The Girvan & Portpatrick Junction Railway was authorized by an Act of 5 July 1865 to build a 31-mile line from Girvan, terminus of the Maybole & Girvan Railway, to Challoch Junction, eight miles east of Portpatrick on the Portpatrick Joint Railway. The Engineer was Alexander Galloway of Glasgow. Work began in 1871, and the line, worked by the Glasgow & South Western Railway, opened throughout on 5 October 1877, providing a link between Glasgow St Enoch, Ayr, and Stranraer and Portpatrick. Under the Girvan & Portpatrick Junction Railway Act of 1872, the company was given running rights over the Portpatrick Joint from Challoch Junction to Stranraer and Portpatrick. The line had cost the ridiculous sum of £532,900 17s 11d, and found itself unable to pay the fees to the Portpatrick Joint for running into Portpatrick station. Unable to pay court-ordered back fees and interest to the tune of £9,056 17s 9d, the company on 7 February 1882 was found insolvent, temporarily banned from running trains from Challoch Junction to Stranraer and Portpatrick, and ordered by the court to be sold off. It was initially sold for £155,000 to a London syndicate, the Ayrshire and Wigtownshire Railway, and subsequently resold to the Glasgow & South Western Railway for £235,000. In light of its impecunious beginnings, it is nothing short of a miracle that the line from Girvan to Challoch Junction and Stranraer is still operating in the twenty-first century, half a century after the closure of all the other lines in south-west Scotland! A video of two “Black Fives” on the "Great Britain III" express in 2010 can be seen leaving Girvan and climbing to Pinmore Tunnel here, and crossing Kinclair Viaduct, Pinmore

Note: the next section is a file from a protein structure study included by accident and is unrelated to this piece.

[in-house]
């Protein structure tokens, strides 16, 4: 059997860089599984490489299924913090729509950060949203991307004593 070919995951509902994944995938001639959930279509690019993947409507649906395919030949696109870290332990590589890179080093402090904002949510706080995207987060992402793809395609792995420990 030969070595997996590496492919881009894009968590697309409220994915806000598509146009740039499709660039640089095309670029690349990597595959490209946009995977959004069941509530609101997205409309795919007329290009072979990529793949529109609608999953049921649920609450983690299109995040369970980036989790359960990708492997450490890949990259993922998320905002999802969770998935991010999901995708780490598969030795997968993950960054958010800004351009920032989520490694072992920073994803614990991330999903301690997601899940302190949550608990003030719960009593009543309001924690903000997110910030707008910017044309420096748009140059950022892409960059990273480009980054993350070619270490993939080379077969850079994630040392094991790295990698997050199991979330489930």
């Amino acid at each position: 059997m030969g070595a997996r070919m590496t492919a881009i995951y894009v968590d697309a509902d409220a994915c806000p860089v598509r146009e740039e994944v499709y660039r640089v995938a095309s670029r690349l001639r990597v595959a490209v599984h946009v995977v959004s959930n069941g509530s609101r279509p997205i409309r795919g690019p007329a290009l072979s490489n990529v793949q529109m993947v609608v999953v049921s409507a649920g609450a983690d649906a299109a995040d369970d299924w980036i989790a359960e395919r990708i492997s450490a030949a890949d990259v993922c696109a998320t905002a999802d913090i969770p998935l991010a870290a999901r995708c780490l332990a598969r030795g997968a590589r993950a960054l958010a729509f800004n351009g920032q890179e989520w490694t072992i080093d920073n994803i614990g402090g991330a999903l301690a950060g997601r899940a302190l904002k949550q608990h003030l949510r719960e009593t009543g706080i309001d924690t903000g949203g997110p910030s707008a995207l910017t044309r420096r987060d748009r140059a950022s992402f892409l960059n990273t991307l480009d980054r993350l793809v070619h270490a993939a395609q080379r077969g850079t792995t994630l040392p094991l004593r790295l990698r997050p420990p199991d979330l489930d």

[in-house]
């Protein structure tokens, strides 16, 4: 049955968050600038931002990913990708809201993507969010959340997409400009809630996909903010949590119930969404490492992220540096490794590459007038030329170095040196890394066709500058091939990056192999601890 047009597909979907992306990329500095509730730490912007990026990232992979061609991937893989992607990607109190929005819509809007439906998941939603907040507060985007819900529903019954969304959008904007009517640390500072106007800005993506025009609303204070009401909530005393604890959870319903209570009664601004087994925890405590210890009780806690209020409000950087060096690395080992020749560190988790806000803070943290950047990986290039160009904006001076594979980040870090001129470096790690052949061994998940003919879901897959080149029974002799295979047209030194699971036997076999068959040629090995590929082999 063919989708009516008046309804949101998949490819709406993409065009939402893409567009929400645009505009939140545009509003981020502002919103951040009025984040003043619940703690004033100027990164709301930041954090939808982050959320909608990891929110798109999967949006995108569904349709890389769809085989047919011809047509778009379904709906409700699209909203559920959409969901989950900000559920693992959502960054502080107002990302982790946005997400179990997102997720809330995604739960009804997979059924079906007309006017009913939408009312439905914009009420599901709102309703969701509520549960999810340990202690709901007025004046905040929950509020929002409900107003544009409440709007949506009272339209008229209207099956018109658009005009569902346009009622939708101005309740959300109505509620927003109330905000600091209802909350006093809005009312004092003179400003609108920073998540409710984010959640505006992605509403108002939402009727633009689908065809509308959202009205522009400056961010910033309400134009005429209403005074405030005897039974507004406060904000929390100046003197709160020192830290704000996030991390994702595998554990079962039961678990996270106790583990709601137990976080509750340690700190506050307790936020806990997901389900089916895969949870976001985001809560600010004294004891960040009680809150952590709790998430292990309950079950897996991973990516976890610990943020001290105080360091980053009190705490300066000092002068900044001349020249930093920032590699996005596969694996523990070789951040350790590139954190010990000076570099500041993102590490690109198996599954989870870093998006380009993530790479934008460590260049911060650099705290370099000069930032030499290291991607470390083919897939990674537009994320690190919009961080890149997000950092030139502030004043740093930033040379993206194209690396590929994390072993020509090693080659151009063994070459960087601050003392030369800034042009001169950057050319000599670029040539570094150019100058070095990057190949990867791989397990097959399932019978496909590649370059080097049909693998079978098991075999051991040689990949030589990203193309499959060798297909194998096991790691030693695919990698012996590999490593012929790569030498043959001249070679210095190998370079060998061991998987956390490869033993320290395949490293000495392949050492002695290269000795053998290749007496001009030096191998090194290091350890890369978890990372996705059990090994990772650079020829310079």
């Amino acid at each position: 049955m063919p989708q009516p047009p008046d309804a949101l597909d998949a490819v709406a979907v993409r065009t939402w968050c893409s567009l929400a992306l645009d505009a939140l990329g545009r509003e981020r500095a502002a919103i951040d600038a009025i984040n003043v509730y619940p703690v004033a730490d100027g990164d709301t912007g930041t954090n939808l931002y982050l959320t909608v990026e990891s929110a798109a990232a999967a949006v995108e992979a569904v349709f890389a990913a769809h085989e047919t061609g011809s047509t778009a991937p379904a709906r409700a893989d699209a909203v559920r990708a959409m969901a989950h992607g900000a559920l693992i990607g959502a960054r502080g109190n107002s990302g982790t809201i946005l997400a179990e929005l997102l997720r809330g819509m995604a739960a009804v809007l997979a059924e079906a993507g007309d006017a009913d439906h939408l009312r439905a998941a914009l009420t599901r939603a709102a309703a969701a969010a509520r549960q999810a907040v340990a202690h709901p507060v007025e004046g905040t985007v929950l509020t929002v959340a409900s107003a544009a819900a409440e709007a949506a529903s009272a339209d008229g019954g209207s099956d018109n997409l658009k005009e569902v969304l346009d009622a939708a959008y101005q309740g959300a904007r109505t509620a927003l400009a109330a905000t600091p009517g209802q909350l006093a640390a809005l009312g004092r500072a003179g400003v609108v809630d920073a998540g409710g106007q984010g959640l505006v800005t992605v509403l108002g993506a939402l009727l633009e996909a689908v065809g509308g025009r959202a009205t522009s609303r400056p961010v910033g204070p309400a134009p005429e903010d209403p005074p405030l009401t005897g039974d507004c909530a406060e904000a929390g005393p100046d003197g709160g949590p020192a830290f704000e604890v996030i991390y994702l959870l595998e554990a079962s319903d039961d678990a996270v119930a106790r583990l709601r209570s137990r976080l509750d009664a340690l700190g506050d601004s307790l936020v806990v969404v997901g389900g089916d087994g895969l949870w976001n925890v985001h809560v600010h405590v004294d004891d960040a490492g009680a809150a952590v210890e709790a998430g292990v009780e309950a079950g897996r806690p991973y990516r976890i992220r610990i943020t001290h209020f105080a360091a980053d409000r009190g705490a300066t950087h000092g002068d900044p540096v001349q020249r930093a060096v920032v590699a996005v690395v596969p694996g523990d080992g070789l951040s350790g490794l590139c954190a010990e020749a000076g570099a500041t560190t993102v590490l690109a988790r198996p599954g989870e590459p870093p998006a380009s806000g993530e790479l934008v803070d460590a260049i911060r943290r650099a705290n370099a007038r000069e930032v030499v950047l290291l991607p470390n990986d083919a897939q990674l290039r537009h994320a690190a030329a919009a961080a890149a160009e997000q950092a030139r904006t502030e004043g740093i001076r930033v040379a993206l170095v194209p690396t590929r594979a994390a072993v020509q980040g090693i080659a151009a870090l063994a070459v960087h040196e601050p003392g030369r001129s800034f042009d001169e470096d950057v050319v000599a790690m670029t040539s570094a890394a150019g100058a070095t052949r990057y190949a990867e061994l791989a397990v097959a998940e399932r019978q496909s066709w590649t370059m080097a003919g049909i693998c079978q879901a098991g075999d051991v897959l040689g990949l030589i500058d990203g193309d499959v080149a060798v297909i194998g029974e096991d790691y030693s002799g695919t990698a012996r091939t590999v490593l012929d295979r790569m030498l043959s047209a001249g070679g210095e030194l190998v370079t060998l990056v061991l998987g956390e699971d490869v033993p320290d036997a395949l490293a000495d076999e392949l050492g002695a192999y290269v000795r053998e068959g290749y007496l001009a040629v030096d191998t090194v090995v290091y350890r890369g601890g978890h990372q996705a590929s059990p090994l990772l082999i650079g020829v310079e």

here. The two "Black Fives," 44871 & 45407, can be seen near Barrhill burning far too much coal on the same trip here.